But Mohit had waited long enough…too long infact. He had to do this, before any more members of his family could be attacked by this heartless gang. They were hiding in every nook and corner of the town. Nobody was safe, even in the precincts of their own cosy homes. It was a common sight now, to see shutters pulled down early, windows closed before nightfall, and people sitting on high alert, ready to protect themselves, in case of an attack.

Shrewd businessmen were, of course, trying to make hay. Producing and marketing, weapons of destruction, of self-sustenance. The late barrister had, however, always believed in non-violence, and his sons were bound to follow his path. At least while he was alive. “But not any longer ! I am not a killer…but I’m not a saint either. I have to do this…this was my unspoken promise to Baba”, Mohit thought silently.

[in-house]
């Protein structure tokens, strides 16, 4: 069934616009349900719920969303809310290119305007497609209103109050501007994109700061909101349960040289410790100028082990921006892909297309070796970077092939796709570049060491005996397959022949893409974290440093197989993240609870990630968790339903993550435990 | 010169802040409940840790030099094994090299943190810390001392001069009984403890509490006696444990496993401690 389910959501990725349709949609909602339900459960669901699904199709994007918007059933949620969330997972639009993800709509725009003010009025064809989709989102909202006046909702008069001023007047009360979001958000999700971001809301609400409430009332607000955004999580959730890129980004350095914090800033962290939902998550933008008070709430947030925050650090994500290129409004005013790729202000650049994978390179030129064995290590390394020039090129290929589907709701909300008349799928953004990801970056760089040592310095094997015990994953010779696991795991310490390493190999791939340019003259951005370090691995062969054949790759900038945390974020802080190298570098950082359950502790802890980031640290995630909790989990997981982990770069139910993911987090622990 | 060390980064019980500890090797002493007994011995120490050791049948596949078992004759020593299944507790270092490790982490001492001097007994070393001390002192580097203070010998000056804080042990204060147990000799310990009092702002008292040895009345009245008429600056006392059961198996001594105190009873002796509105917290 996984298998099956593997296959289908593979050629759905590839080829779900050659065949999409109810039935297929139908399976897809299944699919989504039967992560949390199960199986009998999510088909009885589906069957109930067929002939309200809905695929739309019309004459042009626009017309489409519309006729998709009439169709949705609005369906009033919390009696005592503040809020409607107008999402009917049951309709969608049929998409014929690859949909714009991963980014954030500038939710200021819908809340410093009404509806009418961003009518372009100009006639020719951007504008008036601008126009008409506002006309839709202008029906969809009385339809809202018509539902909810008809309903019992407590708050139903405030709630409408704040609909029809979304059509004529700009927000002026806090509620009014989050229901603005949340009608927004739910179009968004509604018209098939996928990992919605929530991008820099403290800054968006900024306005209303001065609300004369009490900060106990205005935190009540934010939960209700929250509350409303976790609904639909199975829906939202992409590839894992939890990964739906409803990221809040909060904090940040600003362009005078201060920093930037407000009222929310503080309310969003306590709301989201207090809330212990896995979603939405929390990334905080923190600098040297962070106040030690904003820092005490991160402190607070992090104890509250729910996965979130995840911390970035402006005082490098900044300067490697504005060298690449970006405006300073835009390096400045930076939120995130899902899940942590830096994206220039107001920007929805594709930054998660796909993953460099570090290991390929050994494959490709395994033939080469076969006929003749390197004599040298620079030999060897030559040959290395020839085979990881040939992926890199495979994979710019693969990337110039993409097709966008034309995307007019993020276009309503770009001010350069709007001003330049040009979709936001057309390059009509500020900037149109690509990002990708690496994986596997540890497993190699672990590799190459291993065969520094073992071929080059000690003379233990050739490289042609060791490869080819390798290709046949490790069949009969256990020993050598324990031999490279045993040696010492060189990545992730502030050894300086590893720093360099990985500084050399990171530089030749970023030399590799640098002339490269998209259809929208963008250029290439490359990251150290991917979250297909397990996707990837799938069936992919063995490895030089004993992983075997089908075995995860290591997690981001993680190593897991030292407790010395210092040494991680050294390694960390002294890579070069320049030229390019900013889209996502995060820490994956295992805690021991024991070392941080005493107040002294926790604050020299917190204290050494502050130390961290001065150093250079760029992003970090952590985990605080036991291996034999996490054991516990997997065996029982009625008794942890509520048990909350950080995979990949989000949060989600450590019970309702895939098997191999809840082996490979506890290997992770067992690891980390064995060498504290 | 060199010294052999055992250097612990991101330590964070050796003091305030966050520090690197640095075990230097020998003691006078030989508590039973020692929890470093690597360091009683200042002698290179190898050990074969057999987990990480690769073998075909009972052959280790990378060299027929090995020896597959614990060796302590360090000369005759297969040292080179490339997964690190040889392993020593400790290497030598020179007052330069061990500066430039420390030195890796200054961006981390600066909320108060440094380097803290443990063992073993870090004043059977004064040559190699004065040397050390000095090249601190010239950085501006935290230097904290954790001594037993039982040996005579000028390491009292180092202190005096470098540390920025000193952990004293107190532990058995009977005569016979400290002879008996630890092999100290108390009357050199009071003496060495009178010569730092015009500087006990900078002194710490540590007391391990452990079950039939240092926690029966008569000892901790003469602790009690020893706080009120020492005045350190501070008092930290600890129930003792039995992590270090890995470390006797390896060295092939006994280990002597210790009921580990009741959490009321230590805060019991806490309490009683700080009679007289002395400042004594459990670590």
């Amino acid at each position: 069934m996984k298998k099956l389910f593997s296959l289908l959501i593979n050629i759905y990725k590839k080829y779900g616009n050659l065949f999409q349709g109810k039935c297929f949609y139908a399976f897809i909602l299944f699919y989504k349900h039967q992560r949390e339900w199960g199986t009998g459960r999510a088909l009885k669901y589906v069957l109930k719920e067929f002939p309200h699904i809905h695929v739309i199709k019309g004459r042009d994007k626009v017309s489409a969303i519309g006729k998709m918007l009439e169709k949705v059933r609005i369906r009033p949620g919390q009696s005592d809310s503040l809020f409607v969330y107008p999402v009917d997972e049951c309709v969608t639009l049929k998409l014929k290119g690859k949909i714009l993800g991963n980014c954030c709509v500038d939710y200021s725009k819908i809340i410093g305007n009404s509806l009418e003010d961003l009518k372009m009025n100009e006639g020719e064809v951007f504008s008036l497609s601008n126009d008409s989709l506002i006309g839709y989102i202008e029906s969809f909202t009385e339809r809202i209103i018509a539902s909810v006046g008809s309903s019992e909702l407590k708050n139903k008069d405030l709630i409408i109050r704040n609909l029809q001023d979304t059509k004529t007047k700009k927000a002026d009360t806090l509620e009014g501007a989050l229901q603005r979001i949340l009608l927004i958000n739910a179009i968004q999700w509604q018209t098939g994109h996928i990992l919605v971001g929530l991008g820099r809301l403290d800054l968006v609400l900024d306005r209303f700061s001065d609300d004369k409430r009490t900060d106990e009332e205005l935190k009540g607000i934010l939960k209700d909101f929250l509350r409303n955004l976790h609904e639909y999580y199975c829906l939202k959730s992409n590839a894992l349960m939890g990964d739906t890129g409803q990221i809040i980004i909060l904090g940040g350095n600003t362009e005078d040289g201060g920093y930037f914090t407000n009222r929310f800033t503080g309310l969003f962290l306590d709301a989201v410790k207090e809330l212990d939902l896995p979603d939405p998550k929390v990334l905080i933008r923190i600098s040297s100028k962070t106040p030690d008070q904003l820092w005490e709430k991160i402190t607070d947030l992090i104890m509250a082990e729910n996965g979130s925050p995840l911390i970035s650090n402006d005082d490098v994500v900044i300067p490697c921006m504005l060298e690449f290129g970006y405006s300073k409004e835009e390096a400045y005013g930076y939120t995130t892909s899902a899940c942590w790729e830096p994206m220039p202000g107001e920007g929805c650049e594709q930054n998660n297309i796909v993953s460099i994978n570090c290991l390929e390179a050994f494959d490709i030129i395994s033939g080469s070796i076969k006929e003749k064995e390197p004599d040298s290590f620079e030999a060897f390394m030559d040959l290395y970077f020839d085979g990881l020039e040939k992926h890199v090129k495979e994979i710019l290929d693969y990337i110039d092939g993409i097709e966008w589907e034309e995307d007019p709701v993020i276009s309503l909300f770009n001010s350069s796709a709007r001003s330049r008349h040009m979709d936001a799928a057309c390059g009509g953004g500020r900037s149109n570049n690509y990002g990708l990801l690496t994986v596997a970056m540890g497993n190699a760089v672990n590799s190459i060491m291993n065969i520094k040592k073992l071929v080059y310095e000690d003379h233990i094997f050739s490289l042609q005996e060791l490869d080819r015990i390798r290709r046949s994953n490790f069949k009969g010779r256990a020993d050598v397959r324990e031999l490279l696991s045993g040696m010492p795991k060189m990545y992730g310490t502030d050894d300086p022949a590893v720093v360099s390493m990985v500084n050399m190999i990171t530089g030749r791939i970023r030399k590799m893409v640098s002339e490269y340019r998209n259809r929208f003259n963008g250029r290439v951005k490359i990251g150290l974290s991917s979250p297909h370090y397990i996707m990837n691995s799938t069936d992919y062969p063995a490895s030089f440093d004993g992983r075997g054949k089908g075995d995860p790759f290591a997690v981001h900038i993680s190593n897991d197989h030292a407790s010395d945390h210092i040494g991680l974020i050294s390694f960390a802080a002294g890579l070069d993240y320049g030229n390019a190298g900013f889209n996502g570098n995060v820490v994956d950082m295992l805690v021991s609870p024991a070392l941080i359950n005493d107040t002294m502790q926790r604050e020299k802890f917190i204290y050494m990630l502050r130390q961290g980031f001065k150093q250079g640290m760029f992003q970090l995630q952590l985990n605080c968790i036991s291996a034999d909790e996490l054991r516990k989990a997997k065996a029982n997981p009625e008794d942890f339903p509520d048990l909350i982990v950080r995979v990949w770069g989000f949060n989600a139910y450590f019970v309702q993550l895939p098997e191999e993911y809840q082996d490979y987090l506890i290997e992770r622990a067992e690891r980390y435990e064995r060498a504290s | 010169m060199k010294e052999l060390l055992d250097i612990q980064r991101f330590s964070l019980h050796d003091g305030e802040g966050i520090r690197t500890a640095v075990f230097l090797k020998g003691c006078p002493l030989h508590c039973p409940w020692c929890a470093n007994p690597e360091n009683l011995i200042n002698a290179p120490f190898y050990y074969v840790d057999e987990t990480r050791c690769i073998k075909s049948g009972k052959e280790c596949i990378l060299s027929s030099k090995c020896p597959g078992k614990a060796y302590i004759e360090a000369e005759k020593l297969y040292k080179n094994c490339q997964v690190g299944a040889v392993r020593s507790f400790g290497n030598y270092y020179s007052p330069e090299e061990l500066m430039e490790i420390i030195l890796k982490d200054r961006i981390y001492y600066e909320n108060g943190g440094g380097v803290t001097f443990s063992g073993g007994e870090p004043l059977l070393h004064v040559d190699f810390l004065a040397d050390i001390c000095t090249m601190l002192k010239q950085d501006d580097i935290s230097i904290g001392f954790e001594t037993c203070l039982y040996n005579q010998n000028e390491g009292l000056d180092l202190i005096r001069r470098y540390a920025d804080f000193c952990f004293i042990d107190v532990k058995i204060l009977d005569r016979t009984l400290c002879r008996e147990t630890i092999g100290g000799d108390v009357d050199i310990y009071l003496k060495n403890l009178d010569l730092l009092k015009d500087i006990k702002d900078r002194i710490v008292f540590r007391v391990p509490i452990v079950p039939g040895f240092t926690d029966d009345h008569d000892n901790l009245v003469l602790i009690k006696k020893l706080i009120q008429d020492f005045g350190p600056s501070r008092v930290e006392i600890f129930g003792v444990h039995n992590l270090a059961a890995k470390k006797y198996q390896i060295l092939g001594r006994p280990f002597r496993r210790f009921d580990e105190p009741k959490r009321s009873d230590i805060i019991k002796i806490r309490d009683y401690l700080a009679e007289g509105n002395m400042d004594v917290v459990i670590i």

As night set in, the family finished their dinner and retired to bed. This was the moment Mohit had been waiting for. He quickly climbed up the rickety stairs and went into the attic. Nobody had noticed. Everything was going as planned. He picked it up, hid it behind his back, and walked down again. To his surprise, Sanjay was sitting on the sofa, watching TV. “Damn…how do I do it now ?!”, worried Mohit.

“Sanjay…you should sleep now..don’t you have a meeting tomorrow morning ?”, called Shikha.

Sanjay looked up, sighed and turned the volume down in a resigned manner. “Coming, Shikha”, he called out. He gave one final, glance at Mohit …”Don’t do it, don’t”. And left the room, shutting the door behind him. “Click”. Sanjay had bolted his door.